LinkedIn is a professional network that, when used correctly, just might be the most powerful business development tool available to us today. But just like every other amazing tool, there are lots of entrepreneurs trying to hack the system.
A common hack used by some members is installing automated applications that, among other things, view profiles, send connection requests out to a predetermined list, and even send welcome messages when they accept. If a member uses these type of apps, they not only violate LinkedIn’s user agreement, but they’re also very quickly alienating their buyers.
Often it is quite obvious that the message is not personal and immediately screams spam. I have connected with folks and within seconds have a pitch in my inbox—with my name auto-inserted in three places. Let me be absolutely clear: this is no way to create a first impression.
At times I have actually replied with a question about how this spamming is working for them. I usually receive this kind of response: “So glad you are interested, let’s set up a call ” Really? If there was any chance I was interested in learning more or becoming a client, that curiosity is now gone… forever.
Even worse is when fake LinkedIn profiles send connection requests, emails, and correspondence with buyers, which are then scored for the buyer’s interest and then connected them with someone else in the company. These fake profiles also use purchased images and auto-responses preprogrammed and designed to “engage.” How can a buyer ever trust a vendor that started off a relationship under this kind of false pretense?
The B2B sales profession is about building relationships, being authentic, and adding insights and value so that you build enough trust for them to hire you.
Automation isn’t All Bad
Is there a place for this kind of artificial intelligence (AI)? Absolutely, but only when a buyer is aware that they are engaging with a bot. I was recently on a Website when a chat box came up and said, “I am ABC Company’s AI Assistant. Ask me anything, and I will try to help”. Just like asking Siri or Alexa all kinds of kooky questions, I played with it first, then asked real questions later. But because it was authentic and transparent, I loved the AI experience.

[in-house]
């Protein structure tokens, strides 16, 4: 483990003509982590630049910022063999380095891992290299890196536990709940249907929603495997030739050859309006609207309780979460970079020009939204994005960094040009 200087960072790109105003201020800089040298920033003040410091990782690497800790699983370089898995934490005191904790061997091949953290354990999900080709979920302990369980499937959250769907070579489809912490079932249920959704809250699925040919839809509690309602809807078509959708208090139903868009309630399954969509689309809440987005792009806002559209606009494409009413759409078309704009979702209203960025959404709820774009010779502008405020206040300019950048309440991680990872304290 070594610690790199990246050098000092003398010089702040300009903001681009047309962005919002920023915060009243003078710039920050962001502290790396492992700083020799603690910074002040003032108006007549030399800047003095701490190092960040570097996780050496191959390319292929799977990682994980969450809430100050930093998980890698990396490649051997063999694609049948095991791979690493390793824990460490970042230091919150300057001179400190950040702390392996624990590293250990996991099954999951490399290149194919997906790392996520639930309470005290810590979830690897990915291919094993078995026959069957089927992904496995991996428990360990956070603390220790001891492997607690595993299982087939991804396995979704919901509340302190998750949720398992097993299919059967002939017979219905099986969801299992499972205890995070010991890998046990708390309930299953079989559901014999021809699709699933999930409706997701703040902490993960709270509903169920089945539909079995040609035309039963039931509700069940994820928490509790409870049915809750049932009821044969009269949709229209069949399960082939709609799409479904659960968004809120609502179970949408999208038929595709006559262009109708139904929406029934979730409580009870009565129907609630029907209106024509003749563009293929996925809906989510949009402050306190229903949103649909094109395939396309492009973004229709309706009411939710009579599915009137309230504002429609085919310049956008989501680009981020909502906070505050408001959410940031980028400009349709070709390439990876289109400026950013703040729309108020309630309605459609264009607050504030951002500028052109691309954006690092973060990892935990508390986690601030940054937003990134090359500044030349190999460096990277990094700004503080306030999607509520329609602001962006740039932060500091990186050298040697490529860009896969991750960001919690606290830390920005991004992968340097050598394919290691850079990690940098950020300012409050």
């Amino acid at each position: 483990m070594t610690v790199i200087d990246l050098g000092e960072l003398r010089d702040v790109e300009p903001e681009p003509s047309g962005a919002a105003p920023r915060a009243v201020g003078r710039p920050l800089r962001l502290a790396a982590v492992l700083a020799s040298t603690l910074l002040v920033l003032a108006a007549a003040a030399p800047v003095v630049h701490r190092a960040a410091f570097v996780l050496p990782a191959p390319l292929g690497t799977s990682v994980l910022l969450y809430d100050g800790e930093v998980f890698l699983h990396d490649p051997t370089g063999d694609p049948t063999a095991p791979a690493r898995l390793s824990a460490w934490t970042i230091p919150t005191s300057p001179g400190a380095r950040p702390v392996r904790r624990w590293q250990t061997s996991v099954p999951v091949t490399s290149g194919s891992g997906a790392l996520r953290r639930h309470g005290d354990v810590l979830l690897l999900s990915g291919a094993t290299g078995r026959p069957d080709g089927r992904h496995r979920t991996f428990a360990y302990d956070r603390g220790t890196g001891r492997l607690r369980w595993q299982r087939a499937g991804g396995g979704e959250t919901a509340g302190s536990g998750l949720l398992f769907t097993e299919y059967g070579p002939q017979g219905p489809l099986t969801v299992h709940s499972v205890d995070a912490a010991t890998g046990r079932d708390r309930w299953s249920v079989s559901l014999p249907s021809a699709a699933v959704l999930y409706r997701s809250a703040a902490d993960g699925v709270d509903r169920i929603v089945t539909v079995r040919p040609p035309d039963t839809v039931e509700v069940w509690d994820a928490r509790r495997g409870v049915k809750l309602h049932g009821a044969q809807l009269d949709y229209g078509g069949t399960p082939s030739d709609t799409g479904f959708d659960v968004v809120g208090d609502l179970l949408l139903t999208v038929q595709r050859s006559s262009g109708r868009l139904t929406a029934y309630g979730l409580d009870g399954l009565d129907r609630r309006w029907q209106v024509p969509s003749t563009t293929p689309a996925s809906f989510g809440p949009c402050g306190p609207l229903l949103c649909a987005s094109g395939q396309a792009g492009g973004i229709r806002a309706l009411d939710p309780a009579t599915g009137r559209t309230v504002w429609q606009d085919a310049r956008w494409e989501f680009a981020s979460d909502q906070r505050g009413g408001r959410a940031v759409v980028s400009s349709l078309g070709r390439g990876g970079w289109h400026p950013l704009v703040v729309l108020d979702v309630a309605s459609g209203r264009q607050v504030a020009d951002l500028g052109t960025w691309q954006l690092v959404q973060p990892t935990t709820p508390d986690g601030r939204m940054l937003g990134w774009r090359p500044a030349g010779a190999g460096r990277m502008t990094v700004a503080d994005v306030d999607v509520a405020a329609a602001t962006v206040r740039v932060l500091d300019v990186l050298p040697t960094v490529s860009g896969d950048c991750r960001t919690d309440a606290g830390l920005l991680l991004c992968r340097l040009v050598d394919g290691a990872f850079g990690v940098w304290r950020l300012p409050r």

The AI mistake lies in the lie.
We expect a personalized experience on LinkedIn. We are engaging not with a profile, but a person.
Social Sales Link’s Bob Woods says, “Imagine sending a bot into a business card exchange. They are wearing your suit and tie and hand out your business cards. They have automated responses to everyone they meet and then after a few back-and-forth conversations, they bring over the real you because the bot has now qualified them.”
Our Bill McCormick shared that a “LinkedIn automation by lead generation specialist” reached out to him via automation to offer their automated service. This offering reaches out to prospects with generic messages that then responds with false compliments about how well their “company” is doing and how they would get him tons of leads on LinkedIn.
“Robots don’t do the due diligence needed to connect,” Bill said. “It was so generic and forced that how could I even BEGIN to trust them to find clients for me???”
The LinkedIn game should not be about throwing as much on the wall and see what sticks. For it to work well, you need to build credibility, show up as a subject matter expert and thought leader, and leverage your relationships to grow your business. Conduct yourself on LinkedIn authentically… please.
BONUS: Nefarious LinkedIn is an application that tells you which user agreement-violating applications LinkedIn is scanning for in your Chrome browser whenever you use it. As this article at Wizard Sourcer puts it, “it’s a good indicator to see if you’ll be put into ‘LinkedIn jail’ in the future.” You can download it here and add it to your Chrome browser (PC or Mac, desktop only) so you can be up to date on which apps LinkedIn is “looking for.” Remember: these apps violate LinkedIn’s user agreement, so use them at your own risk.